During the years 2010 – 2015 new global policies were developed. People started to understand the serious drawbacks of the financialization process that had taken place around the 1990s and wanted to definancialize their societies. They remembered that the hegemonic empires of Spain, Holland and Britain lost their power when their societies were financialized at the cost of manufacturing and agriculture. The financialization of the US society was considered to be one of the main causes of the Great Recession of 2007-9. Following the Recession legislation was passed to curtail the excesses of the financial sector and decrease its overbearing nature on the economy as a whole. Thus, greater space became available in national economies to engage in manufacturing and agriculture. The restoration of ecologically benign farming and high tech manufacturing by the US had a beneficial impact world wide. We are the present beneficiaries of this restoration, which also took place in other industrialized countries. This definancialization process also created greater financial policy space in developing nations because of the unfettering of their financial ties with large expatriate corporations in finance, insurance and real estate (FIRE).

 

People also started to understand the larger scope of the definancialization process  by connecting it to deglobalization process and started emphasizing the benefits of living well within the Earth’s limits in their own bioregions.

 

The link between definancialization and deglobalization became clearer to most people in government, business and civil society. Individuals, local communities and their national governments started emphasizing the benefits of living well within the Earth’s limits in their own bioregions. People were encouraged to become ‘locavores’ eating food grown in their region. The concept of frugal trade which included the environmental costs of the aviation and shipping industries in providing goods and services was introduced and guided business practice. .

 

Some of this thinking passed into the international community’s effort to implement the Millennium Development Goals (MDG), particularly in 2010, when high level sessions took place in March and September in a last ditch effort to ensure basic human services promised by the MDGs to all by 2015. It took about ten years to have this new thinking and its related policies implemented both globally, regionally, nationally. We have to thank those valiant persons and institutions who did not give up during the last 15 years but rather kept battling a world order that enriched the few, impoverished the many and imperiled species and planet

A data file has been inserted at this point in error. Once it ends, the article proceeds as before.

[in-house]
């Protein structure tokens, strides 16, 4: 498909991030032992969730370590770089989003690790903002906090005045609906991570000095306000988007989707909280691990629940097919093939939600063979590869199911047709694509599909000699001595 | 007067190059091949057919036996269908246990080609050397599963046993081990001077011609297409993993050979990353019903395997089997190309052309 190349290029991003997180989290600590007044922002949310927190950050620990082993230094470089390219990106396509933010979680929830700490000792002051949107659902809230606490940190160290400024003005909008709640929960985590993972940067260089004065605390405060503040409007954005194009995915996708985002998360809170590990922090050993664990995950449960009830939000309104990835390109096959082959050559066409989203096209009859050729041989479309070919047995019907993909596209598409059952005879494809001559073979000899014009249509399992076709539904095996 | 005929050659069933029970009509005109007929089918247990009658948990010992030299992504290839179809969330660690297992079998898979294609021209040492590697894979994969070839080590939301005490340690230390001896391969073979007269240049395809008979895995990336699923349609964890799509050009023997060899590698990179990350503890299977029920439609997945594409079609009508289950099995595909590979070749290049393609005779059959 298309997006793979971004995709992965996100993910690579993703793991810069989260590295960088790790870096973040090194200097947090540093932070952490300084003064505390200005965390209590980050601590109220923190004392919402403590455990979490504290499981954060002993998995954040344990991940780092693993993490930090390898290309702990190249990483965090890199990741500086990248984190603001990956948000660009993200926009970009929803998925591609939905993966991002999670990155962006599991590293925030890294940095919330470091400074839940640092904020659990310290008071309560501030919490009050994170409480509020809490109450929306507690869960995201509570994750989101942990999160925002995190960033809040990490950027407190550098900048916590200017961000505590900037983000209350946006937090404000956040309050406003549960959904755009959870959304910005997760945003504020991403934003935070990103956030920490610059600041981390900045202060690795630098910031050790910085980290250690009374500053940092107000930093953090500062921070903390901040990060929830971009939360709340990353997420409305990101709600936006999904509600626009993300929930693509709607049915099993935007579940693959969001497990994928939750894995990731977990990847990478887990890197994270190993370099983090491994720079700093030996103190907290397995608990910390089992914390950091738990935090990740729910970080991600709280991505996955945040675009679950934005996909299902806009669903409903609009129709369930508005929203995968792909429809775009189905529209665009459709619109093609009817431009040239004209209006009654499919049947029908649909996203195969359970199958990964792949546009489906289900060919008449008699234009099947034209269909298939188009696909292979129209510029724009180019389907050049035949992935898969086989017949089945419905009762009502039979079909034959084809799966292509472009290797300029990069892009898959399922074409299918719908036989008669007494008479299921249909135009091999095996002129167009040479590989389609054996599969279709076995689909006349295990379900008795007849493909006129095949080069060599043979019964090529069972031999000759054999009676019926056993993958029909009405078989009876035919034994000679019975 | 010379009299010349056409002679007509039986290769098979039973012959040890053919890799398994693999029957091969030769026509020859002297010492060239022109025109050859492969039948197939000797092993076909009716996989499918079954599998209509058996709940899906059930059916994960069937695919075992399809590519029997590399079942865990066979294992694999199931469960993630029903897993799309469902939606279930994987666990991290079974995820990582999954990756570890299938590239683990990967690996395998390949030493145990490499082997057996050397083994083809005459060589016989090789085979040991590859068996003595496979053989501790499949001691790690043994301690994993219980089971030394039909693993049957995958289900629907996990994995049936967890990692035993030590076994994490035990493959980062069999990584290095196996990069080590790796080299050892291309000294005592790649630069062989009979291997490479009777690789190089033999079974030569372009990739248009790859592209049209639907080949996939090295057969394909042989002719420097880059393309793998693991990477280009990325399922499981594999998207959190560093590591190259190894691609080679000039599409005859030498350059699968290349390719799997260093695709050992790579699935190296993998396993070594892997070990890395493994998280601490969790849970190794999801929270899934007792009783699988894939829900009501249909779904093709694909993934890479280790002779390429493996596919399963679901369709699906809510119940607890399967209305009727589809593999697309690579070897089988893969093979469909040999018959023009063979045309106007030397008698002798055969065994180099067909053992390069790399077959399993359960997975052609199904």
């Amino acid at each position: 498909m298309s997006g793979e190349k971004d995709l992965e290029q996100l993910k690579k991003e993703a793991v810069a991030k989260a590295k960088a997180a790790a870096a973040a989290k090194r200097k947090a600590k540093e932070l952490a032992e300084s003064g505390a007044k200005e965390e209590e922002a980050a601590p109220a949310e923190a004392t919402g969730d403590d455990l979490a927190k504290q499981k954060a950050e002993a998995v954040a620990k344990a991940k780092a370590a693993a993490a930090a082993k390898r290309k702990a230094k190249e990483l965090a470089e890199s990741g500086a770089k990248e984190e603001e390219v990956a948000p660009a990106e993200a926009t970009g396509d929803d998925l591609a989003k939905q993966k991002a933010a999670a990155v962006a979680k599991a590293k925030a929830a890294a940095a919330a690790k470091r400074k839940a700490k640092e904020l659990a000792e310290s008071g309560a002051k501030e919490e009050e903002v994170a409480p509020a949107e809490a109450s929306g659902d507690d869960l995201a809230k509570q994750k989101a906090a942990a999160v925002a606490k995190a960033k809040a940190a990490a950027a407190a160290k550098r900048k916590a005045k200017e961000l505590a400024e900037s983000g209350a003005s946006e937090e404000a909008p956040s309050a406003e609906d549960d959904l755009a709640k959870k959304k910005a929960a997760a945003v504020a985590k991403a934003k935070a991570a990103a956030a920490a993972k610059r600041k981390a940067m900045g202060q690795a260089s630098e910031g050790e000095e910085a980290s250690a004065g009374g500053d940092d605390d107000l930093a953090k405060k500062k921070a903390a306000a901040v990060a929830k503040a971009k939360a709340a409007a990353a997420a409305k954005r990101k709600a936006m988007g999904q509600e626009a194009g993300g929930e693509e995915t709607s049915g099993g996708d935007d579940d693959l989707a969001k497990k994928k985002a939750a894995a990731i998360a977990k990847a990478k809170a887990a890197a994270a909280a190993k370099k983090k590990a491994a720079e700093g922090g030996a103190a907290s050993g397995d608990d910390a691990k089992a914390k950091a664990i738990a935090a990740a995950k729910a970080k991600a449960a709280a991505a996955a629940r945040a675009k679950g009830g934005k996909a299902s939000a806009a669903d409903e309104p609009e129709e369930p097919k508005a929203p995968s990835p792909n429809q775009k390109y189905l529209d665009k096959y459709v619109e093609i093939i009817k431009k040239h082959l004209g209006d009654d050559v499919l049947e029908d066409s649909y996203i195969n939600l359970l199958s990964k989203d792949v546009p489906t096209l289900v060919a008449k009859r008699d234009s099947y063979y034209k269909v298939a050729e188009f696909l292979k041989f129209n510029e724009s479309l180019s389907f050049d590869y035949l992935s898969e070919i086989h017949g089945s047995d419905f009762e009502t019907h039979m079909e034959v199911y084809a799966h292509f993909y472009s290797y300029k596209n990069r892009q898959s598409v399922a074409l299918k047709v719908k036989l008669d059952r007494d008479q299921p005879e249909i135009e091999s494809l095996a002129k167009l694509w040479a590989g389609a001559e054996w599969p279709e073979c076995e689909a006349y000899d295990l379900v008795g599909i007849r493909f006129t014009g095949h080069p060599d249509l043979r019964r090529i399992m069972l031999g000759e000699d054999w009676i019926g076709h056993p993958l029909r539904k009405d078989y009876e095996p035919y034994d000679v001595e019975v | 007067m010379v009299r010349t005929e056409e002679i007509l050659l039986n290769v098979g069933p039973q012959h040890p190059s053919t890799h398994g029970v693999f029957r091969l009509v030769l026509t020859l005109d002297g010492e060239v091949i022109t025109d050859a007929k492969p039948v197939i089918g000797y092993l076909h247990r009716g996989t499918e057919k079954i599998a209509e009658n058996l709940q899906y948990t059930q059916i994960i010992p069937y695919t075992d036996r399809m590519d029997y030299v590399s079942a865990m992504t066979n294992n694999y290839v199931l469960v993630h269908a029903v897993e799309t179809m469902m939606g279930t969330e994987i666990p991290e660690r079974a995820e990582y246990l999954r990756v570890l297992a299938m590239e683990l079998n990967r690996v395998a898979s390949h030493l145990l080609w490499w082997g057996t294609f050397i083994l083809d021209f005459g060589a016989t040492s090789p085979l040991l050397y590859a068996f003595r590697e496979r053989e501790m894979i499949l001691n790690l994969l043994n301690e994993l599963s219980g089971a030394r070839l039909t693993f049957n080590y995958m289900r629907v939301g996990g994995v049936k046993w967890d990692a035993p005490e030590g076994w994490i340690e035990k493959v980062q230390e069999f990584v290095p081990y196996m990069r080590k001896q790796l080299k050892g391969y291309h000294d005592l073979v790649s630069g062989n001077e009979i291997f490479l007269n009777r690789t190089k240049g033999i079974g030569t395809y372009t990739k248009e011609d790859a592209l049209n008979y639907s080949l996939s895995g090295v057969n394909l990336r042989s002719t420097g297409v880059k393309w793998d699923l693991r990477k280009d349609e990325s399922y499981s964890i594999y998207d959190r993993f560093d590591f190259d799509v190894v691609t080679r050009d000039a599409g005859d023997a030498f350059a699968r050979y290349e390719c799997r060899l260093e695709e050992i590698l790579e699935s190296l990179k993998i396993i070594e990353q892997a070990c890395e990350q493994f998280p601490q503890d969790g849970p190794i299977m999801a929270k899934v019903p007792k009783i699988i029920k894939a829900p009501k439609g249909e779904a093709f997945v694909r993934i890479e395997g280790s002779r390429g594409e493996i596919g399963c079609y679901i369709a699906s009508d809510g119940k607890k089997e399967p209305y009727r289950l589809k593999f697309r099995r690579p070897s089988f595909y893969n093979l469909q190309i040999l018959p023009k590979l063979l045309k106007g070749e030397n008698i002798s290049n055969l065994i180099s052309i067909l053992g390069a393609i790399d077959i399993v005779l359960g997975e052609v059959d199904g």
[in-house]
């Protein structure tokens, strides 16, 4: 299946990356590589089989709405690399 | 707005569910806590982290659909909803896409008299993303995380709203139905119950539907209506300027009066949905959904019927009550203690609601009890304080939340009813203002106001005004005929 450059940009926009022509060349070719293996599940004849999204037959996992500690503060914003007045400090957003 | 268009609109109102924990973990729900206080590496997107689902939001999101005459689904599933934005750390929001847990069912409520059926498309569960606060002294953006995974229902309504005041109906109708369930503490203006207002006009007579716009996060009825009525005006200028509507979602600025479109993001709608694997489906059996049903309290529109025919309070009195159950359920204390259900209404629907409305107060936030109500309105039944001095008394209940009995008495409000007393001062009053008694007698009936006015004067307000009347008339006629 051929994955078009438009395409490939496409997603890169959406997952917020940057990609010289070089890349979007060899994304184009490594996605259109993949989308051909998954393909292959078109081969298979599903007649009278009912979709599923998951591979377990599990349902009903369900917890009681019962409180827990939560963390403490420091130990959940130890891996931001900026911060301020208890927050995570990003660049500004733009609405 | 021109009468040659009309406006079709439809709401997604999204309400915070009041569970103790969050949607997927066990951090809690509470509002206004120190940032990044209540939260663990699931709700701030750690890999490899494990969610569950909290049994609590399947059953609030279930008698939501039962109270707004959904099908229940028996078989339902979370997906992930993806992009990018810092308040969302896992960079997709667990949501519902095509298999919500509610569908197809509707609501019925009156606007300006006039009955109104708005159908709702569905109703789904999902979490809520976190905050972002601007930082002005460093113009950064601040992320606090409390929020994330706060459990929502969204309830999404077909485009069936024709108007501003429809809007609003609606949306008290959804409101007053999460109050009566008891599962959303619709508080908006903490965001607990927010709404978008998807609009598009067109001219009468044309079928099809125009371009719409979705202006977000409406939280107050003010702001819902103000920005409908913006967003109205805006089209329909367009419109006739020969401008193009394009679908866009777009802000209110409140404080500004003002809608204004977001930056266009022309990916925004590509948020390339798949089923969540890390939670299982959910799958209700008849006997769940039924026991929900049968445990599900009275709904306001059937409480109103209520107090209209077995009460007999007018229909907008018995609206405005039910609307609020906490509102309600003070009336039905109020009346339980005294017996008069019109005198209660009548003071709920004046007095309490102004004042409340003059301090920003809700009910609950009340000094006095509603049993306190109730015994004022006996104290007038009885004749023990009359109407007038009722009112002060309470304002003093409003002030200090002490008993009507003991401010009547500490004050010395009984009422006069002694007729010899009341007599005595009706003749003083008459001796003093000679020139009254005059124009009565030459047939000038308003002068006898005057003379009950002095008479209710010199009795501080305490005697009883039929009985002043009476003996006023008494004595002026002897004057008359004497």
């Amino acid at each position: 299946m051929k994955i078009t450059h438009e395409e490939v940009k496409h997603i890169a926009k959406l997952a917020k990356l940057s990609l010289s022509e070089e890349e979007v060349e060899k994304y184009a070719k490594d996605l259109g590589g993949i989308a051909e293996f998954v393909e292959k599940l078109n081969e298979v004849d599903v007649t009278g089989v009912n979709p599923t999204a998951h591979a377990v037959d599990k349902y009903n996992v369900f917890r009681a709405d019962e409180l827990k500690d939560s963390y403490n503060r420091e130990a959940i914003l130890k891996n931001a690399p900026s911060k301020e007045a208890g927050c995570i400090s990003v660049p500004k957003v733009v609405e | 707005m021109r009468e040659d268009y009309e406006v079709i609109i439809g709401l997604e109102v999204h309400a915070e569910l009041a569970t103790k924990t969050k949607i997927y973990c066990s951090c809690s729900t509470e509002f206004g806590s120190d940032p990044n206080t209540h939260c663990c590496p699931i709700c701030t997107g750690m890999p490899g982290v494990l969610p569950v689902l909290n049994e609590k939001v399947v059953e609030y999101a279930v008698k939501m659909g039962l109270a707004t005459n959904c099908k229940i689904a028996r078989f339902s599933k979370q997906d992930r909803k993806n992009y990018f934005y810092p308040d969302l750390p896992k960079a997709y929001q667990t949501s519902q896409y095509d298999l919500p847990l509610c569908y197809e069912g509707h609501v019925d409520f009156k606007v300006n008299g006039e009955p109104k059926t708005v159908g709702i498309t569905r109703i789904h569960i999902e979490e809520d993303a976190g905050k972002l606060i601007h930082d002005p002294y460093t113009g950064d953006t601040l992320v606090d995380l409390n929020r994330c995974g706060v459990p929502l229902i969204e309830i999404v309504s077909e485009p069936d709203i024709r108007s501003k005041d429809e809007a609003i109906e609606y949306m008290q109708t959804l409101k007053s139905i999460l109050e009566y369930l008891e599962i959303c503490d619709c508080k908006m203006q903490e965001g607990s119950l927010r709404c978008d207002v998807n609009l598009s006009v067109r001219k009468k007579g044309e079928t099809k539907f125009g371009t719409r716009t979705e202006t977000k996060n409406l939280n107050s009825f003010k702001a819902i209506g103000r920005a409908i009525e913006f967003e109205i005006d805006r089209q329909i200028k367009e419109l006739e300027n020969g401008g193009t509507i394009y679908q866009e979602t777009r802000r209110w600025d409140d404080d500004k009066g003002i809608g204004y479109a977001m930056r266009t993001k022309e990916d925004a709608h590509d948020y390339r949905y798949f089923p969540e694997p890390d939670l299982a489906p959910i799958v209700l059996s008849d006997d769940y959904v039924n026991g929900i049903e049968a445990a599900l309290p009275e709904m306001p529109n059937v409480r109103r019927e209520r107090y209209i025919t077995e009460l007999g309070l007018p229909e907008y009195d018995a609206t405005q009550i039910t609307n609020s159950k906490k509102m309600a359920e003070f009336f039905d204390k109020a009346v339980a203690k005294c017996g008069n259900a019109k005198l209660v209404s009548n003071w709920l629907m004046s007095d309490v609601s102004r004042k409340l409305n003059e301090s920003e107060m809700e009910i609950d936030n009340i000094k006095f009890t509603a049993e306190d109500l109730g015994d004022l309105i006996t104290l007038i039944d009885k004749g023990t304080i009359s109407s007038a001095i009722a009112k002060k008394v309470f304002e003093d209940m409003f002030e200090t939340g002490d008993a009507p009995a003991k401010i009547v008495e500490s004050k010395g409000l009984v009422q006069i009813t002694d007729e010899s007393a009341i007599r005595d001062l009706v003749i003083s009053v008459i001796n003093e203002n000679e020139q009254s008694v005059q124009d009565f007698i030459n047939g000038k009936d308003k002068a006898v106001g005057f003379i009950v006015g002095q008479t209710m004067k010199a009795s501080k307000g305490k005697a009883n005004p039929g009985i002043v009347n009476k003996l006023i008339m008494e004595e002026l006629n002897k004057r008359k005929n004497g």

At the same time, the idea of a carbon-based monetary standard (CBMS) was introduced to deal with the serious shortcomings of the existing international monetary system. Fluctuating exchange rates, currency manipulation and speculation and an expensive global reserve system that costs developing countries some $100 billion annually had to be brought under control. It was finally recognized that the international monetary system, the glue which binds the monetary, financial, economic and commercial systems, had to change if those other systems were to function properly. In other words, the economy, trade and financial institutions had to be based on an equitable, sustainable, and, therefore, stable monetary system if they were to provide resources for low carbon and climate-resilient development in both the global North and South.

 

A carbon standard was, therefore, proposed to be the new monetary standard. It was developed to put the international monetary system into the service of combating the climate crisis. Its accounting unit was the Tierra, Spanish for Earth. By basing the new international monetary standard on carbon rather than upon a basket of major currencies, commodities or an adapted SDR as the reformist authors in the important Chatham House report were proposing, the international monetary system was transformed leading to changes in the financial, economic and commercial systems, which now had to operate within the limits set by the carbon monetary standard internationally, regionally and nationally.   All nations had to express their national currencies in terms of the Tierra, the unit of account of the new monetary system. Pegged or anchored on the Tierra, their currencies became carbon-based and thus convertible with each other.

 

The way history develops is a wondrous thing. Serendipity and planning often go together, and then the truth of the saying “opportunity favors the prepared mind” becomes clear. One of the outcomes of the minimally effective Copenhagen conference of 2009 was the emphasis on climate justice by a substantial number of members of Civil Society. They stressed the ecological indebtedness of the countries in the global North. It was the emissions of their greenhouse gases over the last 200 years that had brought on the climate crisis.   The president of Bolivia, Evo Morales, gave leadership to organizing peoples from around the world to redress ecological indebtedness. The recommendations of his conference, held in Cochabamba from 19-22 April 2010, with its many internet working groups were submitted to various venues at the UN in early May of the same year and submitted to the UNFCCC in Cancun in November 2010. Several member states, particularly from South America, took leadership in having the UN General Assembly pass a resolution to establish a UN Commission of Experts on Monetary Transformation and Low Carbon, Climate-Resilient Development in fall 2010. It was mandated to present its recommendations, including a Monetary Plan of Climate Action to the UNFCCC either in Cancun or South Africa, with its recommendation and Monetary Plan for Climate Action, to the Second Rio Earth Summit in 2012. This summit initiated thousands of meetings and consultations in all continents and by all kinds of groups of government, business and civil society which continued for three years and led to the Tierra Treaty of 2015. Initially it was thought that the process would take longer and that the Treaty could only be signed around 2020, but Mother Nature spoke up in her own way. Such catastrophic droughts and floods took place between 2010-15 that her human inhabitants were pushed as a matter of high urgency to expedite the Tierra Treaty.